This post should be about the ways in which the internet enables sharing of information, restructures the prioritization of textual and visual literacies, allows for new modes of identity and community, etc. Instead, it’s actually about how I’m a terrible record keeper.
A month ago, my colleague M. and I attended the annual conference for the International Society for the Scholarship of Teaching and Learning, or ISSOTL, for short. In many ways, it was a great conference, if a bit uneven. On the whole, it’s an enormous gathering place for people to discuss what they do in the classroom and institutionally, practically and philosophically. There aren’t many conferences with this particular focus, and so it’s a cavalcade of new ideas, from electronic portfolios to teaching in virtual worlds. And to top it off, the refreshments at the conference were GREAT. [This is no small achievement; at the American Studies Association conference last year, I had to stare down a panel attender for the last glass of water. At ISSOTL, there were liquids aplenty, as well as snacks. Hooray for snacks!] Apparently, you pay for those snacks in the long run. The registration for the conference was over $300, and when you add that to the room rate, travel, and meals, you have a hefty conference bill at the end of the weekend.
Luckily, we attended the conference as part of an experiment in teaching and learning that we’re trying to institute here at Saint Rose. Thus, we simply had to submit our receipts in order to be reiumbursed for the conference charges.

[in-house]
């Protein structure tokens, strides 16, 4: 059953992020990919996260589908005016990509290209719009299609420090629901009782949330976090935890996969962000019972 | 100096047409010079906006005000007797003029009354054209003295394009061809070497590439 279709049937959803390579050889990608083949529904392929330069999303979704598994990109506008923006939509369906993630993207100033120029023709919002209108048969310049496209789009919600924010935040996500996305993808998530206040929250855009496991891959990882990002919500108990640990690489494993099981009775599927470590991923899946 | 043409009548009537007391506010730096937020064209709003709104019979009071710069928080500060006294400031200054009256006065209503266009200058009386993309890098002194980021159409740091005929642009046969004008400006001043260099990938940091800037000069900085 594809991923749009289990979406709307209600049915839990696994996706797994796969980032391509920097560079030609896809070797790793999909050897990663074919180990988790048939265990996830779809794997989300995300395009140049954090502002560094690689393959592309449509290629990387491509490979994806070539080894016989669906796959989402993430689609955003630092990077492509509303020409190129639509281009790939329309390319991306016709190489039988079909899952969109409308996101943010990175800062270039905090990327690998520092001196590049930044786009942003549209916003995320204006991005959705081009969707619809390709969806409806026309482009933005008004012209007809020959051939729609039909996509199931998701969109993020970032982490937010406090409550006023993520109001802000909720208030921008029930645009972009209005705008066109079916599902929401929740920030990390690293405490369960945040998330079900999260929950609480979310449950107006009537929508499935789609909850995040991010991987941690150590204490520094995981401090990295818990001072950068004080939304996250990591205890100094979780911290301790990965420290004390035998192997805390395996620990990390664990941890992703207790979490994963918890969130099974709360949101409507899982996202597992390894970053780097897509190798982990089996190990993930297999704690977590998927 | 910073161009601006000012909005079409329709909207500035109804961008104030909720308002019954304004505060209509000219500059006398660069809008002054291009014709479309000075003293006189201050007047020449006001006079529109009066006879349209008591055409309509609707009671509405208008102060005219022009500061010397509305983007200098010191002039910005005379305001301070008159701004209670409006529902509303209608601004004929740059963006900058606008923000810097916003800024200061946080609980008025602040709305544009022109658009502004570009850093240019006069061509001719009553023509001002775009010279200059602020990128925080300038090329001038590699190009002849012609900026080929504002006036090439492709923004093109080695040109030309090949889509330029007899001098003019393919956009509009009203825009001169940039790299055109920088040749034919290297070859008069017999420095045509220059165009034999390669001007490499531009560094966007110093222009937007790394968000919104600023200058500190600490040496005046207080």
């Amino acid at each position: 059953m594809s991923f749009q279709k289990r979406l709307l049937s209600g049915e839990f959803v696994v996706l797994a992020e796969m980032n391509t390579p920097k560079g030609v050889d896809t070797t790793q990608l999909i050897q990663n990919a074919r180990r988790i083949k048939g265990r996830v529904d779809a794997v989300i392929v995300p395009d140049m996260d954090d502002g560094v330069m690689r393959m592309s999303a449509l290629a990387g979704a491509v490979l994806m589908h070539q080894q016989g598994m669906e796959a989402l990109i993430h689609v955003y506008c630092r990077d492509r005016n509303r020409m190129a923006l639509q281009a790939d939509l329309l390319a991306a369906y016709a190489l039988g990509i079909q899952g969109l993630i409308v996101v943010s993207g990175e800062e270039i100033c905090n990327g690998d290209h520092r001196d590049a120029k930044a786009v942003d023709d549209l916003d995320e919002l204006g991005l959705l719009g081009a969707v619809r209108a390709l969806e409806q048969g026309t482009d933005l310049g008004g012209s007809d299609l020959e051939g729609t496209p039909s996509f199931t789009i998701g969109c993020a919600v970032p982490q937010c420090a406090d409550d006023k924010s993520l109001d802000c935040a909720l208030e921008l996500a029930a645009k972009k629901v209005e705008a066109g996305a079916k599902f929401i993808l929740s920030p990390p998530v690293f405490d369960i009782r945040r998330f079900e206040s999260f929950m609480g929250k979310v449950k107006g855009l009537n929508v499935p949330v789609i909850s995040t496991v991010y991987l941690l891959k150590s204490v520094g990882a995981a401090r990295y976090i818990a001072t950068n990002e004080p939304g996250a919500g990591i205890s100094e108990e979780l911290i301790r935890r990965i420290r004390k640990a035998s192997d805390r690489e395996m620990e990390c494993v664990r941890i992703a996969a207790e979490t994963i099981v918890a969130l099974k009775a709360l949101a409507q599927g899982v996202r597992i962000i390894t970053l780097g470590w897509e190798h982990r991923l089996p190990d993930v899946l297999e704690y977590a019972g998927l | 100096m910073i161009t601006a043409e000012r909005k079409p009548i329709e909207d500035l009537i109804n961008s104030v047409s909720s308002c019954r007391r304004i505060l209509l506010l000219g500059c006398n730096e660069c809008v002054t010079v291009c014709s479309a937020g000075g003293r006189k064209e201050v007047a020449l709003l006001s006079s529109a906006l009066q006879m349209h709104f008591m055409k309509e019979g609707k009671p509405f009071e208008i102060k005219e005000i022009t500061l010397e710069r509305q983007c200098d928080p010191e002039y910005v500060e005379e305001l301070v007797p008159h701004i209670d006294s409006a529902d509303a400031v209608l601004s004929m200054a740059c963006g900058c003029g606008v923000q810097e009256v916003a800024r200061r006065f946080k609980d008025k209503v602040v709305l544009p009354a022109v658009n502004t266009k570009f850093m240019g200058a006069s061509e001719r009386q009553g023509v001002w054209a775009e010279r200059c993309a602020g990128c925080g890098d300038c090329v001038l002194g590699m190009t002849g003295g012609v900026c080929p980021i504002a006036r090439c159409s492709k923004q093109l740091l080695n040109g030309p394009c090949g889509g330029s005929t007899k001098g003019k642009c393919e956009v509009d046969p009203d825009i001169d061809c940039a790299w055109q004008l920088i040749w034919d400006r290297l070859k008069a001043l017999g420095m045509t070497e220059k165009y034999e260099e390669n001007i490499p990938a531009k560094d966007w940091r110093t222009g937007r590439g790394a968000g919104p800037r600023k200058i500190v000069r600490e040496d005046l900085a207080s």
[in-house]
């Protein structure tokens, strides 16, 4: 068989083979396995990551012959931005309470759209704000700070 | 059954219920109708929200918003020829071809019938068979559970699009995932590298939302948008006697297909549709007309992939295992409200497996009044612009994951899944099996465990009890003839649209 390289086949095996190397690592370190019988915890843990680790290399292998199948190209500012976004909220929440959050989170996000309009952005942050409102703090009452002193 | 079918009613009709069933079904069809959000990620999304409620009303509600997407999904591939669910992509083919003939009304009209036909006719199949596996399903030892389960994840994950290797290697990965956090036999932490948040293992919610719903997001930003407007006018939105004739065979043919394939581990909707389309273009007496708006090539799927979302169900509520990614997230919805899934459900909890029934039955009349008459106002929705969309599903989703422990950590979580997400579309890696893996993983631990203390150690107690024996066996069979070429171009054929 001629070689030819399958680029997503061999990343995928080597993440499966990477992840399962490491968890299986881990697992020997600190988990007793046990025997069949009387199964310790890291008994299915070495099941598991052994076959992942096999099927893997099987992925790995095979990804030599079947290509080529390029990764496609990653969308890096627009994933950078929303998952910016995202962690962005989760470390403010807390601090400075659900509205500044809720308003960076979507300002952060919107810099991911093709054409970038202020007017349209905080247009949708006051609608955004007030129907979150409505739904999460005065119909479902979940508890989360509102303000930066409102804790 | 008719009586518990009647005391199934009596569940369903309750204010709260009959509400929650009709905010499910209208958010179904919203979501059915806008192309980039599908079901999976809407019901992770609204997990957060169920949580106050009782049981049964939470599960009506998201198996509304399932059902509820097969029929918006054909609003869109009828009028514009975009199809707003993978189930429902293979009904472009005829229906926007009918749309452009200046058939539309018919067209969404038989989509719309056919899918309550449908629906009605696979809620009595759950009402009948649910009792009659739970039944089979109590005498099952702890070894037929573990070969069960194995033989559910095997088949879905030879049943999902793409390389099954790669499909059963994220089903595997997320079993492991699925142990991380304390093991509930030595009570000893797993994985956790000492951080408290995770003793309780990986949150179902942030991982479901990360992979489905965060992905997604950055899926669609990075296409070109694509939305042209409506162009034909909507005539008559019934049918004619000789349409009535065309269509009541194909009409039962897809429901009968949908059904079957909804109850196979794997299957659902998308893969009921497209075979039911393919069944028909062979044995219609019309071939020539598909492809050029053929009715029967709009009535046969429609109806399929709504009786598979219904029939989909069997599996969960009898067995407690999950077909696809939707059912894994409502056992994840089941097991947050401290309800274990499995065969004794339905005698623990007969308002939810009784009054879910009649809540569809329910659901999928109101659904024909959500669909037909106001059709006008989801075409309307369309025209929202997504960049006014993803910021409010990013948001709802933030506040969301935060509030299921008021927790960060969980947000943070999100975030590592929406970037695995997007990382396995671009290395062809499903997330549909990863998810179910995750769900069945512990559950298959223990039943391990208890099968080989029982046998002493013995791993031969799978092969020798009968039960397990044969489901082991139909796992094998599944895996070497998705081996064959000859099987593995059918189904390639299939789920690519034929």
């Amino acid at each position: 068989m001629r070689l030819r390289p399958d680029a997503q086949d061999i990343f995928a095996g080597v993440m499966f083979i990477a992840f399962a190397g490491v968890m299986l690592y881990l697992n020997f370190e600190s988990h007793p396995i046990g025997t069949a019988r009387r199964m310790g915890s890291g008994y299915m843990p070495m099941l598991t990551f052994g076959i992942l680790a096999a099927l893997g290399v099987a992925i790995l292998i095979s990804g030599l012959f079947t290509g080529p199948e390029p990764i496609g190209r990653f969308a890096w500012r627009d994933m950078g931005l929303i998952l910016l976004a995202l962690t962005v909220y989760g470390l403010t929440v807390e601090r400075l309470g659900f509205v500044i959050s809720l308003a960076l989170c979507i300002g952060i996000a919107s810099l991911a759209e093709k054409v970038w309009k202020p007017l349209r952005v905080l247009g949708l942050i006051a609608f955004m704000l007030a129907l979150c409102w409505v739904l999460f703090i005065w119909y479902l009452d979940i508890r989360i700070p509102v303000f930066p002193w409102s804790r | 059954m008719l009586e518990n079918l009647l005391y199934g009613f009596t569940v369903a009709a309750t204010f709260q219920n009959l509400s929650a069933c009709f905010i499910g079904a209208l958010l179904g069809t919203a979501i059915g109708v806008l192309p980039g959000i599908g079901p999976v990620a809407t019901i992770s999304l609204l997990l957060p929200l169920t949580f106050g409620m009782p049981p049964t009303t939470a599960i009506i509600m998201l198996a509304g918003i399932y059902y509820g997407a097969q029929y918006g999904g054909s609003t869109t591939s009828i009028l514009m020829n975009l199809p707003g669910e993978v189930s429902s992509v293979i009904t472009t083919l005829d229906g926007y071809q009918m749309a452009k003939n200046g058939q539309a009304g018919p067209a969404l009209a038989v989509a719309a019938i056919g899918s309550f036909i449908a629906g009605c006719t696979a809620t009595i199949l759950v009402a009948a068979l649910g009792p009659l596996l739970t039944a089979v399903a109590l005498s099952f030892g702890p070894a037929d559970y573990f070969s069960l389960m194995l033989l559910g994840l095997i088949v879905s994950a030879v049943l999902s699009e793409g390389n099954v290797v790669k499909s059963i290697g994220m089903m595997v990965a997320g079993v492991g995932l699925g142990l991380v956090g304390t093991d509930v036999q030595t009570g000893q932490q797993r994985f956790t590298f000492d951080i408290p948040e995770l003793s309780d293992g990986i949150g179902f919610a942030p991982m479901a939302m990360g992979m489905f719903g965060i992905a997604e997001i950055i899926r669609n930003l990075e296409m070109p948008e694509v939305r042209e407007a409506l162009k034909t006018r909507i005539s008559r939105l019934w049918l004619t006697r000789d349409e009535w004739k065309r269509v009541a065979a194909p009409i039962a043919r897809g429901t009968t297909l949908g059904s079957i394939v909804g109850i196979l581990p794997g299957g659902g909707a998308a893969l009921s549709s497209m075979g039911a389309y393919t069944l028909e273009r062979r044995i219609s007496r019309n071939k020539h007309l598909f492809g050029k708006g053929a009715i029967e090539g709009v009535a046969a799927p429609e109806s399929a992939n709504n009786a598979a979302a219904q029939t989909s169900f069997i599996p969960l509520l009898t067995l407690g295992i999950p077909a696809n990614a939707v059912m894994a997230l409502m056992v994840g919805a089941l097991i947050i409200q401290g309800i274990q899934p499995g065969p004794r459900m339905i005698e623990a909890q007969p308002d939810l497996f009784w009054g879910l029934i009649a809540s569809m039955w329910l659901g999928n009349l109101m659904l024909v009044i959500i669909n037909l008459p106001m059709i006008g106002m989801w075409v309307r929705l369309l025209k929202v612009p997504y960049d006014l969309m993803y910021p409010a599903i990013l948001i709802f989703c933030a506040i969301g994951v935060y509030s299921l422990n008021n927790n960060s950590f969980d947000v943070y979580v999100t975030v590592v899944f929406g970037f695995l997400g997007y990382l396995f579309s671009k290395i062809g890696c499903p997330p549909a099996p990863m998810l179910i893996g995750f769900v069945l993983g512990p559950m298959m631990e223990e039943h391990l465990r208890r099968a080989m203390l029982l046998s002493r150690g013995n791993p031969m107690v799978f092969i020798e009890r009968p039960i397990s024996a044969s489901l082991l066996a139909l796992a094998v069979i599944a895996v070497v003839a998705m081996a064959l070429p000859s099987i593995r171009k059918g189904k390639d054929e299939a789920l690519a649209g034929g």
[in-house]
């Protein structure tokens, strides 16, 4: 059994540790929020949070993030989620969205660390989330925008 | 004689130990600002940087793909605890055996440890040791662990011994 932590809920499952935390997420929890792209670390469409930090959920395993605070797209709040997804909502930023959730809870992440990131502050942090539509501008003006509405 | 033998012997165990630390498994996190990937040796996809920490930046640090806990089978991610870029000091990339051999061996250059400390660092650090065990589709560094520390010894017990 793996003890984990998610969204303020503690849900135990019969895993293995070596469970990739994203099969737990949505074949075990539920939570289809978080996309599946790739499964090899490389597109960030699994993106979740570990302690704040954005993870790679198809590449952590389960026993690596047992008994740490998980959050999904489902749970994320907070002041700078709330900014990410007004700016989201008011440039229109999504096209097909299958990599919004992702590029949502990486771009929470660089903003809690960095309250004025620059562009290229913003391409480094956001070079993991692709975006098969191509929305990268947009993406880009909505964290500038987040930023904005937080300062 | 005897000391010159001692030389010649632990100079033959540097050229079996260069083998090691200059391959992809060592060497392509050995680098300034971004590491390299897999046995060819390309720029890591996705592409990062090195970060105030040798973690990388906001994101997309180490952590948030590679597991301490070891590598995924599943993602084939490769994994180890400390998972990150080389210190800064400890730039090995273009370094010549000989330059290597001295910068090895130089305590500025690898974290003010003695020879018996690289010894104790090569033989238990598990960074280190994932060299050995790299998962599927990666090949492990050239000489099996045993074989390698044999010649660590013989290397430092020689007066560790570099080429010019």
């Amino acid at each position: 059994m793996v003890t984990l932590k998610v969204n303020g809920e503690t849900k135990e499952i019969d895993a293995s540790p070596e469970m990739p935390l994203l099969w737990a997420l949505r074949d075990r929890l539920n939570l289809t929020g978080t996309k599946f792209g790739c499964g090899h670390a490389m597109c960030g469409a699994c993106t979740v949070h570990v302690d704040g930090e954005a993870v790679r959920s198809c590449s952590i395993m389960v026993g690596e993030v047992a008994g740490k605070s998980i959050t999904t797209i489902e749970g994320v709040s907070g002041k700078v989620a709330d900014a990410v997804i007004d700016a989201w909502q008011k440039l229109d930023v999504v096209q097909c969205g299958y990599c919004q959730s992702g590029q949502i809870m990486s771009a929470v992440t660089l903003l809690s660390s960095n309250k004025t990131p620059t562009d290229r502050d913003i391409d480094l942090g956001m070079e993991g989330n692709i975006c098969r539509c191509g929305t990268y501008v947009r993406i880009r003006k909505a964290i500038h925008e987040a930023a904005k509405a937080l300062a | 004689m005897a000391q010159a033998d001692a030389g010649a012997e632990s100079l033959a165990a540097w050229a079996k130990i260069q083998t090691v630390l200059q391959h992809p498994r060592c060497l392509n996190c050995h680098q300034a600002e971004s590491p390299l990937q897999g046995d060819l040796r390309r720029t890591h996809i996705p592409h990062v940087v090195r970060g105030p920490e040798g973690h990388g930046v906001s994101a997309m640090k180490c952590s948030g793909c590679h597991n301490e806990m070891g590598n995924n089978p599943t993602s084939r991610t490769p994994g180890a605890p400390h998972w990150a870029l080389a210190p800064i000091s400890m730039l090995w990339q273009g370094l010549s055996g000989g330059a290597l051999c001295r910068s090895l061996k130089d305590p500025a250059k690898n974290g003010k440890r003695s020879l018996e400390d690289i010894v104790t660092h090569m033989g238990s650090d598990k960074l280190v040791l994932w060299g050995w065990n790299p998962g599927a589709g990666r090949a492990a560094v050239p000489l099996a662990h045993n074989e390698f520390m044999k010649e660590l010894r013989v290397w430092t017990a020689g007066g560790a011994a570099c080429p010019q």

And, as Bill S. would say, therein lies the rub.
I am not a good keeper of receipts and records. After years of missteps, I have finally learned to take an envelope with me to conferences and to assiduously place each and every receipt in that envelope. I did so at ISSOTL, and when I returned, I totalled up the receipts, stuck them in a new envelope, and sent them off to the Provost’s Office via inter-campus mail. Now, anyone who knows anything about this process will immediately identify two major errors in my actions above. Note that nowhere do I say I “photocopied receipts so I’d have a backup,” nor do I say that I “walked the receipts over to the Provost’s Office and placed them in the hands of the secretary.”
To make a long story shorter than it could be, I waited three months for a check before calling the office to double check. Surprise, surprise: they’d never received the receipts. I’d need to resubmit them. I did get a bruise on my head from fainting forward on to my desk, but when I came to, I began to reconstruct my time at the conference. I’d registered online, and received a confirmation–and I still had that email. Now, time at the conference itself: well, both my bank account and my credit card allow you to search and reprint past statements. Done and done!
All in all, I’m missing receipts for about $40 from the original batch. Not bad for a batch of receipts recovered 3 months after the fact.
Thank you, internet, for being my own searchable file folder.